Wandel emphasized that the explicit policy at the LGBTQ Community Center NHA is never to ask, “Is this person important enough?” but to accept whatever by subject or creator is LGBTQ in nature. (“We would not turn away a Log Cabin Republican,” he added not-quite-jokingly at one point, to prove that the mission of the activist archivist is not to narrow but to broaden the scope of collected material.)
Of course, the archives represented as part of this panel do have their specific focuses. Collaboration is the key to ensuring that all kinds of materials can be represented as history is made without diluting the central mission of the collection. When it comes to the archival field, it seems, competition is alien; one can let a thousand flowers bloom in many ways.
Finding a home for materials that may not fit the needs of the users of one collection is a form of collaboration that enables the broadening of the archival record as a whole. Fullwood praised the profusion of archival collections in New York in particular, noting that materials that could not be accessioned to some collections because of their use of public funds or grants, for instance, have plenty of options for collections where they may be more well-respected and well-used.
Additionally, diversity in the field is positive because different archives may serve the needs of their donors differently.
When people ask where to donate their zines, for instance, Freedman told the audience, she asks what their priorities are. In the case of the Barnard Zine Library, each resource exists twice: on the suggestion of Jim Danky, Freedman’s original proposal for the collection included the idea of holding two copies of each zine, one for the archive and one for the stacks, where it might come into contact with the public far more frequently.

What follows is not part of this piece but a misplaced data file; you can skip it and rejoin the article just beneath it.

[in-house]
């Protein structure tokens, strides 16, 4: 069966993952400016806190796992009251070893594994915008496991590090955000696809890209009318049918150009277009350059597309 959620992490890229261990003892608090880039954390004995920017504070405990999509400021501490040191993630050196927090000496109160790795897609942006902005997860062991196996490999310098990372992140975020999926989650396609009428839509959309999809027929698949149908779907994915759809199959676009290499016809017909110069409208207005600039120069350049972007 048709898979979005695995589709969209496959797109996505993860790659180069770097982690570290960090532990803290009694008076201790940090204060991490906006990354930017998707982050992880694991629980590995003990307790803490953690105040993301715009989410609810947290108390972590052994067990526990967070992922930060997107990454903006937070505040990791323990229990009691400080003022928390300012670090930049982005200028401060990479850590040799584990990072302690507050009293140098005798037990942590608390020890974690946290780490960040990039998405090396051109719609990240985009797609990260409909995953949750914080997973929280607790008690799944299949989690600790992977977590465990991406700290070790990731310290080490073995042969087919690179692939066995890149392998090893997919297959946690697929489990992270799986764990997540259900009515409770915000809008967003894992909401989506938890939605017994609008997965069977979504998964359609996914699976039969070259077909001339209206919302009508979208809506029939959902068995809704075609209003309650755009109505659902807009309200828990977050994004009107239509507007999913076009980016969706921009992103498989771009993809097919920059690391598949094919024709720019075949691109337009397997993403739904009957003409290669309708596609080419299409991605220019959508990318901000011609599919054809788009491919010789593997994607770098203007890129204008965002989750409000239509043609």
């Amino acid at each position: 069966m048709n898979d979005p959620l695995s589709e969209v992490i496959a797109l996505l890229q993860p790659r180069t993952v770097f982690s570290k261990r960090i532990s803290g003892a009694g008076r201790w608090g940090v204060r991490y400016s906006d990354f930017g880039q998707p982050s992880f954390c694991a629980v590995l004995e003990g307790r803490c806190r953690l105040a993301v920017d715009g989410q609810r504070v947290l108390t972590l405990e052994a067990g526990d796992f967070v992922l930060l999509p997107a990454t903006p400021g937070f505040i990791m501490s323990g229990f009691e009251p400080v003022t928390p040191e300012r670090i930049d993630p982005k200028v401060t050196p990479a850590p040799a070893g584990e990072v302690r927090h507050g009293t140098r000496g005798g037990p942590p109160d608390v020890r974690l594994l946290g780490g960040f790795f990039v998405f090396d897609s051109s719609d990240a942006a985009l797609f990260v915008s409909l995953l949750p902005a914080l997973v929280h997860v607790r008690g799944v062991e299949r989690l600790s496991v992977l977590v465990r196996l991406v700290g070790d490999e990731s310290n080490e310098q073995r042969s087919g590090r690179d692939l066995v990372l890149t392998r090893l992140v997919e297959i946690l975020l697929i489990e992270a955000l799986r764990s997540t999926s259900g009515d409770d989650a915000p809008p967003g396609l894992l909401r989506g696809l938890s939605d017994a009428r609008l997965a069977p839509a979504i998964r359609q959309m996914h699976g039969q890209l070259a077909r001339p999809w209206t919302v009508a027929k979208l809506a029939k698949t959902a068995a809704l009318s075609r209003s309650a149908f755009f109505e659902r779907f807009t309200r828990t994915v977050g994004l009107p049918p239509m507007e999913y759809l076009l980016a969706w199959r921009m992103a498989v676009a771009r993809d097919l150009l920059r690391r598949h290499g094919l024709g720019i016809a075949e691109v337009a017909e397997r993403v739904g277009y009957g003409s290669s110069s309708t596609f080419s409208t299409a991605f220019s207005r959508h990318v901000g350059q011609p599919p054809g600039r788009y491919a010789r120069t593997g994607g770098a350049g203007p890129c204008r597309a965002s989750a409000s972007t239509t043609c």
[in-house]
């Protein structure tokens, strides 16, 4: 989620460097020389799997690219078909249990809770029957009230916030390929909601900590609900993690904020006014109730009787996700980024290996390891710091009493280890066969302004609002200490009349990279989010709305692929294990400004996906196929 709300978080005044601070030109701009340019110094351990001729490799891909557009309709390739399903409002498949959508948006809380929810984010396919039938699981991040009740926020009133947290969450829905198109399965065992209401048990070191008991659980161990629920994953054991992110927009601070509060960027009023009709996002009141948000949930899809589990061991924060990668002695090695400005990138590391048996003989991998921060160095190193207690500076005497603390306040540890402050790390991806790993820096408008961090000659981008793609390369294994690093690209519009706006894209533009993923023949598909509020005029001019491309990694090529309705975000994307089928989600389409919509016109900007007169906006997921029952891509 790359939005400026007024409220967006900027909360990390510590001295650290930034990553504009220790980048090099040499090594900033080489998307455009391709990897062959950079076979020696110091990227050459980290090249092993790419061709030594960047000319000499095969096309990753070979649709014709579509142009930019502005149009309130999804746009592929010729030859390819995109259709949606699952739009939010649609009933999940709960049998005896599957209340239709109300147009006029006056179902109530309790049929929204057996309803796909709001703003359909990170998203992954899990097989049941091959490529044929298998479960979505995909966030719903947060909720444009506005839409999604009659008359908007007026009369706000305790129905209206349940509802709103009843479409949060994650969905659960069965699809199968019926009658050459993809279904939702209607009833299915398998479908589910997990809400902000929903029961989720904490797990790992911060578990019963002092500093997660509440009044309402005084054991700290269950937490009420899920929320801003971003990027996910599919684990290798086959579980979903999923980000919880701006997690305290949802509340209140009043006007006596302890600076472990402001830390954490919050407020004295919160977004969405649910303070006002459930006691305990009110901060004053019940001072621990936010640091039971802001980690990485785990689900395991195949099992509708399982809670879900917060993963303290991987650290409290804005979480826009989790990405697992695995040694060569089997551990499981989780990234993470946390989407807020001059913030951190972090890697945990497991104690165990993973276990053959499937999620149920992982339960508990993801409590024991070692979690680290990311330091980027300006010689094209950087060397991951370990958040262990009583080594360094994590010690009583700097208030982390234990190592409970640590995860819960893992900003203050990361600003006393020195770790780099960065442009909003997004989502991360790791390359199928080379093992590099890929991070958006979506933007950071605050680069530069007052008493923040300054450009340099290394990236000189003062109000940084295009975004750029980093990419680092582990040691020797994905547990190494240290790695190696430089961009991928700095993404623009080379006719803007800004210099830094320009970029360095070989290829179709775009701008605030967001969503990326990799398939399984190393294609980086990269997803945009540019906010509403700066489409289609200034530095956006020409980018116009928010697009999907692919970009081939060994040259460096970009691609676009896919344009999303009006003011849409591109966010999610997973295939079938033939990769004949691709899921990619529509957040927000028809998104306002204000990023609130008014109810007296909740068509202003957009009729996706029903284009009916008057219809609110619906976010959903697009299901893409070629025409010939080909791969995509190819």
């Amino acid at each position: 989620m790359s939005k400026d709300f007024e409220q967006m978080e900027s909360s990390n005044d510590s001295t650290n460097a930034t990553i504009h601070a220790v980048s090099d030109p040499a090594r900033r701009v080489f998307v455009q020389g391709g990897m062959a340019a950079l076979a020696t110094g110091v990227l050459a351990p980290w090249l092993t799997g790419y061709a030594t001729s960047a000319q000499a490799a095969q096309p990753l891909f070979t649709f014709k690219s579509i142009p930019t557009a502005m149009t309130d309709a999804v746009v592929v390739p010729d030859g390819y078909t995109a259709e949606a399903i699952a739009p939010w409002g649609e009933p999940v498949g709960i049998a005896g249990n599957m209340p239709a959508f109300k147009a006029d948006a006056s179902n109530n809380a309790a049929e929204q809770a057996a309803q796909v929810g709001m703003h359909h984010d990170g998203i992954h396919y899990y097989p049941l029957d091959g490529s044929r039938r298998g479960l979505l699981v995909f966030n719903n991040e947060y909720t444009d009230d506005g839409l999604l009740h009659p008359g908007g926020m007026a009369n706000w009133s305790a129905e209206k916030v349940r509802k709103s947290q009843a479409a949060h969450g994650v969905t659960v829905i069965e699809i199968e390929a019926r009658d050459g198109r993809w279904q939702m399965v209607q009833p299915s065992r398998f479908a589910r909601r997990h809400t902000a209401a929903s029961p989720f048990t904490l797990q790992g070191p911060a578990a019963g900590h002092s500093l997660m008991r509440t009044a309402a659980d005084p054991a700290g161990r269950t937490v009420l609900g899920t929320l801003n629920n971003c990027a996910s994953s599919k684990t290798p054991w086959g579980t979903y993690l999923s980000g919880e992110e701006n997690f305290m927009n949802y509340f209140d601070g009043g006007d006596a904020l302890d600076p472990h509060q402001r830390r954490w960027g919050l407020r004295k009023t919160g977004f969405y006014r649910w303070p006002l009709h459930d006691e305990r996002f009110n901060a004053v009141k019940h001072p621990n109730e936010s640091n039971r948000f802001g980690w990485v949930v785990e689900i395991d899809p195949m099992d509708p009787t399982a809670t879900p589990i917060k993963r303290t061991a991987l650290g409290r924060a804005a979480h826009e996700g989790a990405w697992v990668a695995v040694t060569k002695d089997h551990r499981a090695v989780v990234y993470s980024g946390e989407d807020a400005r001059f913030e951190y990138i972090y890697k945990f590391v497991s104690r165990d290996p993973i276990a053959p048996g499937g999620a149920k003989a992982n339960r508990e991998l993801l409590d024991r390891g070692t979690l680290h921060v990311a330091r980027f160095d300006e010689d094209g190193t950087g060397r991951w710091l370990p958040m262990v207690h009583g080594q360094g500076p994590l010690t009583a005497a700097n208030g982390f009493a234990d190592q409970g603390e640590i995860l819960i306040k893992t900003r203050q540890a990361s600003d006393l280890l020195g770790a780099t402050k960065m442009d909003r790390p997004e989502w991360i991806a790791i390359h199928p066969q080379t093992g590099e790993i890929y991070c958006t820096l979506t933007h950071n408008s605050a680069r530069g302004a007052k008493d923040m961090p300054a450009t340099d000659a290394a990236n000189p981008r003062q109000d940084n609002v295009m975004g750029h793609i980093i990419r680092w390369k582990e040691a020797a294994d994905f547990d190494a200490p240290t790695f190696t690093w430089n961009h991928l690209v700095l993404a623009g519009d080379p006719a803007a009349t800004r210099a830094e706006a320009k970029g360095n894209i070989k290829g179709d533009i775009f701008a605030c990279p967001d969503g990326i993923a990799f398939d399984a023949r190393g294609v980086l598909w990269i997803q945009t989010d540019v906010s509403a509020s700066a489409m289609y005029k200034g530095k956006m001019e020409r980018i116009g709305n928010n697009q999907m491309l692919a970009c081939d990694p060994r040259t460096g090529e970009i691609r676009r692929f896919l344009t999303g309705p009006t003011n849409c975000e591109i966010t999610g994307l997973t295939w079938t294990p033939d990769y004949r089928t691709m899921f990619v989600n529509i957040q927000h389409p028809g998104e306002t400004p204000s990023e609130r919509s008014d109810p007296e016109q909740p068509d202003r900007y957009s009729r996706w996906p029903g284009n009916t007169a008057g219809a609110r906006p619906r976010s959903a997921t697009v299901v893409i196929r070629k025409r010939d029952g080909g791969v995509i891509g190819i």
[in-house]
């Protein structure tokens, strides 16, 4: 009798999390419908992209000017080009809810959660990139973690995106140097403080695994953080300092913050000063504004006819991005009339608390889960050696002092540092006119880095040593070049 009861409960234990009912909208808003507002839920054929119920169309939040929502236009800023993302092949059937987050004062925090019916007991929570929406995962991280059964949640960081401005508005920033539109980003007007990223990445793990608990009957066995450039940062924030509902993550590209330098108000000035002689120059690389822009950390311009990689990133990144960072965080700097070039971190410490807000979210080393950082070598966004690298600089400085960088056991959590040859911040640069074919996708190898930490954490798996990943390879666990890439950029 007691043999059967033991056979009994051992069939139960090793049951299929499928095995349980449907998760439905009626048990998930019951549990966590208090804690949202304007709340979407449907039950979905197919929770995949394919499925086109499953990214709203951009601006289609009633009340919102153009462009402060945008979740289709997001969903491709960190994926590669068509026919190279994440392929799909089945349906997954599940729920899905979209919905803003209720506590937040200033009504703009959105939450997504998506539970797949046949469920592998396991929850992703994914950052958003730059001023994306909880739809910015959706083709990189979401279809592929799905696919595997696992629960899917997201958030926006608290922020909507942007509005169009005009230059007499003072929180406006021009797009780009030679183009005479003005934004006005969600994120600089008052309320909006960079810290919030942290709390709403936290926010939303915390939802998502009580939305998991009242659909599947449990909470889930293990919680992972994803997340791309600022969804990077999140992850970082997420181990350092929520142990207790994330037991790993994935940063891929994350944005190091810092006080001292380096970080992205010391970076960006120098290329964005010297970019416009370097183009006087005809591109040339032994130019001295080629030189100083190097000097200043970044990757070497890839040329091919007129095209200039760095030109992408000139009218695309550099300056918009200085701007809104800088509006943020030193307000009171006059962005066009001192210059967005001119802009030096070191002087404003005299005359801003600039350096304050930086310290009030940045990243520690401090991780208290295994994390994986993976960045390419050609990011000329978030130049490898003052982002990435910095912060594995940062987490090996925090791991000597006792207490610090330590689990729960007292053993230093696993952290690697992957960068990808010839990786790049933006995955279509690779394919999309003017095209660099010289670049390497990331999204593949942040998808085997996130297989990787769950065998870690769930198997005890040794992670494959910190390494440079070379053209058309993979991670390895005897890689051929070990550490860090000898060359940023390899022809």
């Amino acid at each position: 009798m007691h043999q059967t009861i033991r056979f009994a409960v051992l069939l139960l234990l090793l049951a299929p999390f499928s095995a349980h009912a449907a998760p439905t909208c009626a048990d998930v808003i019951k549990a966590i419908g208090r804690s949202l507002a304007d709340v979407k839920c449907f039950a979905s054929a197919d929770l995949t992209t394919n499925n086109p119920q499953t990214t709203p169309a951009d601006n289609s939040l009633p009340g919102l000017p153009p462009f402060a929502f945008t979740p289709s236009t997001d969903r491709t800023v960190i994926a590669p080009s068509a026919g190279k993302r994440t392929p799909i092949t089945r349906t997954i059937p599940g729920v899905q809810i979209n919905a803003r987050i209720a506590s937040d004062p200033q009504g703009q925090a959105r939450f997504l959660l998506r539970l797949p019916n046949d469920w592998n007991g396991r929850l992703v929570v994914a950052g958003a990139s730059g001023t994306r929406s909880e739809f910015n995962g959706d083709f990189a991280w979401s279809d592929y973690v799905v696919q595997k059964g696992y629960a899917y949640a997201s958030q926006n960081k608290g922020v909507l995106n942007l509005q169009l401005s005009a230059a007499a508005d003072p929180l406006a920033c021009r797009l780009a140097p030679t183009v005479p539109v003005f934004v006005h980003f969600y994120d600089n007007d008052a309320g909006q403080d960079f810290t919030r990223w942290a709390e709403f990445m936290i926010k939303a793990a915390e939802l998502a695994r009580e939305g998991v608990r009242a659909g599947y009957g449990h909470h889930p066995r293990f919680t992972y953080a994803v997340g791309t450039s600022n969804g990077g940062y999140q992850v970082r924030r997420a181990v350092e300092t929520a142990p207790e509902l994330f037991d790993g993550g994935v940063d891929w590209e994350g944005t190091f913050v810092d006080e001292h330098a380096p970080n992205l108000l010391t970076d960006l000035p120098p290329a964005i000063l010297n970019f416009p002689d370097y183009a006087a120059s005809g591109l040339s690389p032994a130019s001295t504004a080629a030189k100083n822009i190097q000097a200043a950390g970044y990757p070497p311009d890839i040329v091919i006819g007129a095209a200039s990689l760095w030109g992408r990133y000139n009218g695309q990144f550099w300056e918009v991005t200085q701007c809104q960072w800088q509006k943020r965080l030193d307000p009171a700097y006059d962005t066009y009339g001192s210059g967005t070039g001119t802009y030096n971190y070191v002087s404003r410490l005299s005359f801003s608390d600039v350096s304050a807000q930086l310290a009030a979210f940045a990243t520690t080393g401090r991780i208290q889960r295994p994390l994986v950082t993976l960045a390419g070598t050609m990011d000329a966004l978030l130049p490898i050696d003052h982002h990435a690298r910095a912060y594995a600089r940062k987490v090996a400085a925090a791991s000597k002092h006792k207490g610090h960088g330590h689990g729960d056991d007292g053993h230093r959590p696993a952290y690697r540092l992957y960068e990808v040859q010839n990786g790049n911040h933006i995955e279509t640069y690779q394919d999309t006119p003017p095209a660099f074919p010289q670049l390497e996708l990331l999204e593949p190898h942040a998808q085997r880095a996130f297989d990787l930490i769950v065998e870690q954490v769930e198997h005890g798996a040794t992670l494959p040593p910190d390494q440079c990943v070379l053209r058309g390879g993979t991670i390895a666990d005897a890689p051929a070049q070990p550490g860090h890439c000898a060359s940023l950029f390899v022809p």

The needs of donors played a large role, too, in the development of In The Life Archive. Fullwood described the unfortunate lacuna of black queer representation in the historical record, and explained that even in those rare instances when an archivist might have sought materials from members of that community to incorporate into their collection, they were often met with suspicion. Because no relationship between the community and the archivist or institution existed, potential donors had no reason to trust that their materials would be met with respect. Once ITLA opened up, it relied on the help of community volunteers and word of mouth to organize and to grow its collection.
A final form of activism that can be undertaken by those in the archival field is simply to educate people that their own lives (and their own artifacts) are history.
Wandel explained that a common situation he encounters is hearing from a potential donor who thinks their or their deceased family members’ old copies of “The Advocate” may interest the Center. In reality, however, because those issues were so well-reproduced, they may not be as desirable as the letters, journals, and snapshots that may be thrown out without a second thought if no intervention takes place.
According to Fullwood, one of his goals is to preempt the moment that an individual or organization tosses out historical material simply in order to make space. He hopes to teach them to organize and preserve, and to think archivally about daily life.
“History is real to people,” Wandel passionately declared during his portion of the panel. History is not just an academic discipline but an ever-expanding collective experience that every single person and every kind of experience is involved in. Archives exist so that people can find the stories they need to make sense of this experience: the stories that provide value and context to our lives, our communities, and our ongoing struggles.